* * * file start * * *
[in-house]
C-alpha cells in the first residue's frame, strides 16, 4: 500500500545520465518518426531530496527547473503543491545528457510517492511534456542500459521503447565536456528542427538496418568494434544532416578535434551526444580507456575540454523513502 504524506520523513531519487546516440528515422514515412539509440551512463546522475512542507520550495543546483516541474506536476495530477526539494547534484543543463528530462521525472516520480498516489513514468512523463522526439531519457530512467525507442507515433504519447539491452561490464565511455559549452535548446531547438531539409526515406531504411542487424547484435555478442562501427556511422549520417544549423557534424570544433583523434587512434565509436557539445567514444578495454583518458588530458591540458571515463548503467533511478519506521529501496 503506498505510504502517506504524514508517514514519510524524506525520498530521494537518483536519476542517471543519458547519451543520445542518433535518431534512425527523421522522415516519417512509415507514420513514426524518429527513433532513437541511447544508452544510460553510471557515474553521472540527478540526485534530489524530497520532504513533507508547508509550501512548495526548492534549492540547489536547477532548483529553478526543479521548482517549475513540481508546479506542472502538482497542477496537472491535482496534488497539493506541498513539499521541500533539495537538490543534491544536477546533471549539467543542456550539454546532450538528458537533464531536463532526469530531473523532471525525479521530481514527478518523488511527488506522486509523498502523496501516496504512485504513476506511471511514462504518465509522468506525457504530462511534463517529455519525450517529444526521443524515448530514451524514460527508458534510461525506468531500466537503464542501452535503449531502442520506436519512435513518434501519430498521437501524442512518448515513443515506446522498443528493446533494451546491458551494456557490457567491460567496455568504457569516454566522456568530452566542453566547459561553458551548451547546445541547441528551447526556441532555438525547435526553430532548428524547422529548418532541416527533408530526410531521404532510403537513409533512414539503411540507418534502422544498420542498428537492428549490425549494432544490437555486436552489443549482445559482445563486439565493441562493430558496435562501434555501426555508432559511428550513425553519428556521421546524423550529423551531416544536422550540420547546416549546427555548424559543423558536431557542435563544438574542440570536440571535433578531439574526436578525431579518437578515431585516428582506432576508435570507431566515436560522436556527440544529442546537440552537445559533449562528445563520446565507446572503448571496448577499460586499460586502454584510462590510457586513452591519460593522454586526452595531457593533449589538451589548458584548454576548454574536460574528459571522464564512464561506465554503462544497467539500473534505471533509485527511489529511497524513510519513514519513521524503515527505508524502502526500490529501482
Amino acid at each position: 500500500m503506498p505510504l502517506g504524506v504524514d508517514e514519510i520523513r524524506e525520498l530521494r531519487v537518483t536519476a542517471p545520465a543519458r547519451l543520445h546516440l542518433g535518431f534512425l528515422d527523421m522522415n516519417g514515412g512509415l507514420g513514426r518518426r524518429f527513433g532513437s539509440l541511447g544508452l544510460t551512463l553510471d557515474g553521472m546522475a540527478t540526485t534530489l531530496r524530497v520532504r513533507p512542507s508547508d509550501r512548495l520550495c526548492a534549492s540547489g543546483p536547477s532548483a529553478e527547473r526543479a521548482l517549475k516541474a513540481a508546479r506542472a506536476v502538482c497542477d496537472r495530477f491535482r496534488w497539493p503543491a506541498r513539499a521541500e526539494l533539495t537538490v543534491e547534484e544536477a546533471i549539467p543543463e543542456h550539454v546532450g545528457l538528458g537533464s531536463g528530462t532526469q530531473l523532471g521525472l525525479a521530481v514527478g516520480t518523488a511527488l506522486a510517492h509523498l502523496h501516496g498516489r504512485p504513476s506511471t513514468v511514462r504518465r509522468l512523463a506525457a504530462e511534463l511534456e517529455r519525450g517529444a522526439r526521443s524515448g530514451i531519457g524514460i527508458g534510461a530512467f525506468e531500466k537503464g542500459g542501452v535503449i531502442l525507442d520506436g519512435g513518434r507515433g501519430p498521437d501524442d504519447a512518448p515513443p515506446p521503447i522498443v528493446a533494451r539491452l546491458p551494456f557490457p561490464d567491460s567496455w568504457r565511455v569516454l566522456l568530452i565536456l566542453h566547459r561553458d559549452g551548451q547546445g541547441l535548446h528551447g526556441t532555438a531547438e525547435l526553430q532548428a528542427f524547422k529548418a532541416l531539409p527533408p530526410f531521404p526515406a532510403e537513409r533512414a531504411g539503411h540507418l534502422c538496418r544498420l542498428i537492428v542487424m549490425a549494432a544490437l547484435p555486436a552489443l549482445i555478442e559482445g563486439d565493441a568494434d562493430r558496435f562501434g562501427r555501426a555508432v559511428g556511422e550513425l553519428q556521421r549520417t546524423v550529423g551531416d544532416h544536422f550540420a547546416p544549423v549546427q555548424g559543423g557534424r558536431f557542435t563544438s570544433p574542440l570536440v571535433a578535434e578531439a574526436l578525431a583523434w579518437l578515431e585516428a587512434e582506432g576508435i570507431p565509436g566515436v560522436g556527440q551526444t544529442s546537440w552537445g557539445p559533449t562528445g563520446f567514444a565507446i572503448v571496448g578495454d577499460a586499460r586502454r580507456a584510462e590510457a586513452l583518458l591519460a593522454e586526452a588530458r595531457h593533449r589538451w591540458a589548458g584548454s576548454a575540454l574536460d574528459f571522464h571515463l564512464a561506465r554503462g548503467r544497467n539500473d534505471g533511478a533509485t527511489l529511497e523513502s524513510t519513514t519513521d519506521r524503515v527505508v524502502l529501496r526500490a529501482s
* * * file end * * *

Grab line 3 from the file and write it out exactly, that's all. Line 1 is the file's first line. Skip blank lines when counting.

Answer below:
Amino acid at each position: 500500500m503506498p505510504l502517506g504524506v504524514d508517514e514519510i520523513r524524506e525520498l530521494r531519487v537518483t536519476a542517471p545520465a543519458r547519451l543520445h546516440l542518433g535518431f534512425l528515422d527523421m522522415n516519417g514515412g512509415l507514420g513514426r518518426r524518429f527513433g532513437s539509440l541511447g544508452l544510460t551512463l553510471d557515474g553521472m546522475a540527478t540526485t534530489l531530496r524530497v520532504r513533507p512542507s508547508d509550501r512548495l520550495c526548492a534549492s540547489g543546483p536547477s532548483a529553478e527547473r526543479a521548482l517549475k516541474a513540481a508546479r506542472a506536476v502538482c497542477d496537472r495530477f491535482r496534488w497539493p503543491a506541498r513539499a521541500e526539494l533539495t537538490v543534491e547534484e544536477a546533471i549539467p543543463e543542456h550539454v546532450g545528457l538528458g537533464s531536463g528530462t532526469q530531473l523532471g521525472l525525479a521530481v514527478g516520480t518523488a511527488l506522486a510517492h509523498l502523496h501516496g498516489r504512485p504513476s506511471t513514468v511514462r504518465r509522468l512523463a506525457a504530462e511534463l511534456e517529455r519525450g517529444a522526439r526521443s524515448g530514451i531519457g524514460i527508458g534510461a530512467f525506468e531500466k537503464g542500459g542501452v535503449i531502442l525507442d520506436g519512435g513518434r507515433g501519430p498521437d501524442d504519447a512518448p515513443p515506446p521503447i522498443v528493446a533494451r539491452l546491458p551494456f557490457p561490464d567491460s567496455w568504457r565511455v569516454l566522456l568530452i565536456l566542453h566547459r561553458d559549452g551548451q547546445g541547441l535548446h528551447g526556441t532555438a531547438e525547435l526553430q532548428a528542427f524547422k529548418a532541416l531539409p527533408p530526410f531521404p526515406a532510403e537513409r533512414a531504411g539503411h540507418l534502422c538496418r544498420l542498428i537492428v542487424m549490425a549494432a544490437l547484435p555486436a552489443l549482445i555478442e559482445g563486439d565493441a568494434d562493430r558496435f562501434g562501427r555501426a555508432v559511428g556511422e550513425l553519428q556521421r549520417t546524423v550529423g551531416d544532416h544536422f550540420a547546416p544549423v549546427q555548424g559543423g557534424r558536431f557542435t563544438s570544433p574542440l570536440v571535433a578535434e578531439a574526436l578525431a583523434w579518437l578515431e585516428a587512434e582506432g576508435i570507431p565509436g566515436v560522436g556527440q551526444t544529442s546537440w552537445g557539445p559533449t562528445g563520446f567514444a565507446i572503448v571496448g578495454d577499460a586499460r586502454r580507456a584510462e590510457a586513452l583518458l591519460a593522454e586526452a588530458r595531457h593533449r589538451w591540458a589548458g584548454s576548454a575540454l574536460d574528459f571522464h571515463l564512464a561506465r554503462g548503467r544497467n539500473d534505471g533511478a533509485t527511489l529511497e523513502s524513510t519513514t519513521d519506521r524503515v527505508v524502502l529501496r526500490a529501482s